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In the wake of local brewery acquisitions, a debate as to whether corporate-owned breweries can call their beer "craft" has been ongoing on barstools throughout San Diego. Scores of beer professionals gathered at Mission Brewery in March to air the issue in a San Diego Beer Forum. Monkey Paw brewer Cosimo Sorrentino organized the event, inspired in part by his own bar stool conversations — including one with Saint Archer brewer Greg Peters.

Saint Archer sold to the parent company of Miller Brewing last summer, meaning it no longer meets the trade-group definition of craft beer. During the Forum's panel discussion, Peters explained why he and the rest of Saint Archer's 25-person brew team still view their product as craft. "We write our own recipes, " he said, "we work on a manual brewing system... We brew with blood, sweat, and tears. Hashtag craftasfuck."

Peters initially discussed this take with Sorrentino during an event celebrating the first release of Saint Archer's barrel program, branded Tusk & Grain. As Cellar Manager, Peters led the production of this beer, and he makes a compelling case that his work warrants a craft label.

To begin with, he's applying a skillset he developed during four years working with Tomme Arthur at San Diego's premiere barrel-aging brewery, Lost Abbey. Prior to that, Peters's craft brewer bona fides include eight years brewing in Pizza Port brewpubs, learning from Arthur and other award-winning brewers Tom Nickel, Jeff Bagby, and Kirk McHale.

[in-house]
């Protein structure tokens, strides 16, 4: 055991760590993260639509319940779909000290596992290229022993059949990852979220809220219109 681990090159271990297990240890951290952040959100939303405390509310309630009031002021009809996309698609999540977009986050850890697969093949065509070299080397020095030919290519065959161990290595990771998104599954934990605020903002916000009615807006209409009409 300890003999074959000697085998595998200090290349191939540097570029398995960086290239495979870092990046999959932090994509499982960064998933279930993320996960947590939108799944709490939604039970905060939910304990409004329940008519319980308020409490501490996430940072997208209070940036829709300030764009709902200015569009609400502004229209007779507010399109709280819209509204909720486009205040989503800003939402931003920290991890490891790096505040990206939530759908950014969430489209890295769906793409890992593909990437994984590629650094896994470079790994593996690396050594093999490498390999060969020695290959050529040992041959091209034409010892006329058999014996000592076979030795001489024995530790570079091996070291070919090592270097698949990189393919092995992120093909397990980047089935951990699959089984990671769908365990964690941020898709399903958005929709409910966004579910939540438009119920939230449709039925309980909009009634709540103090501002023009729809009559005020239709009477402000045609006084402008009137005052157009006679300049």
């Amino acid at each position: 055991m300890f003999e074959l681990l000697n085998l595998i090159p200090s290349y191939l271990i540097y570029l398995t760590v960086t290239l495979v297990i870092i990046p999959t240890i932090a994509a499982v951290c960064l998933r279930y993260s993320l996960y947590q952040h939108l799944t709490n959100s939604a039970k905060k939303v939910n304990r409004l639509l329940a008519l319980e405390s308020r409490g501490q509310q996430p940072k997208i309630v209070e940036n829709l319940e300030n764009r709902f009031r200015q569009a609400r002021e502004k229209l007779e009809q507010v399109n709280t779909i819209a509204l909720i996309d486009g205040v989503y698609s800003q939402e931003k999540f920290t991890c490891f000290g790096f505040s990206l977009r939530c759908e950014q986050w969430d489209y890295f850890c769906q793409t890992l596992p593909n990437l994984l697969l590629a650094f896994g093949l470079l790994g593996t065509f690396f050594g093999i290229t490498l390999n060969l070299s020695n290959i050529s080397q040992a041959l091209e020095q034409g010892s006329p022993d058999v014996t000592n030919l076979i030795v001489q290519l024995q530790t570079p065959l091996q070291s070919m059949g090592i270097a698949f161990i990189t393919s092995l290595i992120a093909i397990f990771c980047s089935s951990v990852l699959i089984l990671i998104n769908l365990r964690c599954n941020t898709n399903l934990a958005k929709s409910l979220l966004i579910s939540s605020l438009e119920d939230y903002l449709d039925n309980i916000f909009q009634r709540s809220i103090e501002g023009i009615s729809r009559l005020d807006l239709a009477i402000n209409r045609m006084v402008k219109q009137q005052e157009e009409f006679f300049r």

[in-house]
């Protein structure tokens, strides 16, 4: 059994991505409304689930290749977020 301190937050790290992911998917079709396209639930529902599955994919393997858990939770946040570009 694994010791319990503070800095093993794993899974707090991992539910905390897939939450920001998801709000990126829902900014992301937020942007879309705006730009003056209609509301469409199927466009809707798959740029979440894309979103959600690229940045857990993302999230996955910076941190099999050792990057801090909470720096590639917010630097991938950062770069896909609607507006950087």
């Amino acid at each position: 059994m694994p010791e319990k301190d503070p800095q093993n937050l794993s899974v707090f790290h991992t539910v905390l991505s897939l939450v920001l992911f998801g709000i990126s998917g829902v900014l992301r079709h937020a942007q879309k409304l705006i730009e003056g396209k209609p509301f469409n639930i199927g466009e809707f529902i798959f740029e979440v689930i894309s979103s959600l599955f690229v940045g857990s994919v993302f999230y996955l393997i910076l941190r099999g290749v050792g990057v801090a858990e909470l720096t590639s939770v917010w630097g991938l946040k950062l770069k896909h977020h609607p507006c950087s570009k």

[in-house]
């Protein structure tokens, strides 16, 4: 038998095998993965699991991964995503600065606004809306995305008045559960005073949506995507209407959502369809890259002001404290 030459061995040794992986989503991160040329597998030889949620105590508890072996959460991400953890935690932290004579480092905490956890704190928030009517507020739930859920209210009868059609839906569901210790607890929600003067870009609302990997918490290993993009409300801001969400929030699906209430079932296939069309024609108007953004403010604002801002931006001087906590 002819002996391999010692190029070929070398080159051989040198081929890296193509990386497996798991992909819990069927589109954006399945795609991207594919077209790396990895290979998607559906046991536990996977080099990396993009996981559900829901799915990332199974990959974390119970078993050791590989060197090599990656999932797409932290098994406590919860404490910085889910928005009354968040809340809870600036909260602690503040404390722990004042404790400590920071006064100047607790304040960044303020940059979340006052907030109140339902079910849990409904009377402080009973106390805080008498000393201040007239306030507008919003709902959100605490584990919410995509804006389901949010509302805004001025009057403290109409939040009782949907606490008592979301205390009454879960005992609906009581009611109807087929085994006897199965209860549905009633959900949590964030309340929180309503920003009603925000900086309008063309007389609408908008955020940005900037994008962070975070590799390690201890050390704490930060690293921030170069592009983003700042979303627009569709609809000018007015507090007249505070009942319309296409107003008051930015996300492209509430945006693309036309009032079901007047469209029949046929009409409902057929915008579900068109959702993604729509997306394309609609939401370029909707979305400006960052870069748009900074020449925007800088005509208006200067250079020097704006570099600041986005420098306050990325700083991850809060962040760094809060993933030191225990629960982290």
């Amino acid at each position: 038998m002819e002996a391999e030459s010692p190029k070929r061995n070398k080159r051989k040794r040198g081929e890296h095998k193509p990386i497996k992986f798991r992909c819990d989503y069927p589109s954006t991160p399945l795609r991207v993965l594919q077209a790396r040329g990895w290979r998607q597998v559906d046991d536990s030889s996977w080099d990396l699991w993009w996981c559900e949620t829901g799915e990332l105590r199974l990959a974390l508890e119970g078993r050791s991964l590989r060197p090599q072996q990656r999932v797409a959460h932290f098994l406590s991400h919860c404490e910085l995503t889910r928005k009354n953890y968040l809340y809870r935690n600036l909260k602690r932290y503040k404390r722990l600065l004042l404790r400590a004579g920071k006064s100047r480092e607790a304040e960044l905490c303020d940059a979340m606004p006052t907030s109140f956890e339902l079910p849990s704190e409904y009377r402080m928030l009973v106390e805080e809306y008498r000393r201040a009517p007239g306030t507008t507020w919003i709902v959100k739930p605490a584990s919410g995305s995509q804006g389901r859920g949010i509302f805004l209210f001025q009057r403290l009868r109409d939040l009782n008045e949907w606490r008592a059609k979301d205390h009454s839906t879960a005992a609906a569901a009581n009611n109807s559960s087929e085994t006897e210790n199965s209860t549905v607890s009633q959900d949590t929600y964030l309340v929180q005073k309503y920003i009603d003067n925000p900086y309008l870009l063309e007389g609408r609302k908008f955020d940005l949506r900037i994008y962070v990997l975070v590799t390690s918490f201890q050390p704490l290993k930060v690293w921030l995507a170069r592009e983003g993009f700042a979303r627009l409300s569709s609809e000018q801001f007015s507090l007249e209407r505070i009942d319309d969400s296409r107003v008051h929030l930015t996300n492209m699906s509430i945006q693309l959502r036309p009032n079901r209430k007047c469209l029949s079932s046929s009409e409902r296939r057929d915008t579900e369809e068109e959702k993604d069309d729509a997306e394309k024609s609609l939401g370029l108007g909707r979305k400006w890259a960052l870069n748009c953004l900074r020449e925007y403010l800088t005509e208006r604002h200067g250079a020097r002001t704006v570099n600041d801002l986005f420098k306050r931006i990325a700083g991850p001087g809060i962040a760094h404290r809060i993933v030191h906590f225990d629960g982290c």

Peters filled Saint Archer's first hundred Woodford Reserve bourbon barrels with imperial porter, stout, and barley wine well before the Miller sale. By the time they'd aged enough to taste ready for release, he and the brew team were enjoying some perks of the new ownership, including free Miller High Life.

But he says the transition changed nothing about his and lead brewer Nick Marron's approach to the blending process. "We started playing around with different blends, " he says, "blending the beers in different ratios. It was getting close and it was good — but it wasn't exceptional."

So they developed a recipe for a fresh batch of export stout designed to add sweetness and accentuate the roasty, chocolate, and caramel favors of the respective aged beers. When the small batch of wax dipped bottles of Tusk & Grain No. 01 was released in February, the carefully composed ratio was about two-thirds aged beer, one-third fresh stout.

Pending Tusk & Grain releases include a gose aging in pinot noir barrels, and next month Coconut Stout. That combines aged stout with coconut chips, toasted using a method he learned while making CoCoNut Porter during a four month "working vacation" at Maui Brewing Co.

The Tusk & Grain labels — and its distinct website — make little reference to Saint Archer outside a small logo and some fine print. Whether its craftiness may be defined by details of ownership or process will surely be subject to more debate. On issues of quality, Peters succinctly extols the approach of the Saint Archer team: "We strive to make exceptional beer, not mediocre beer."

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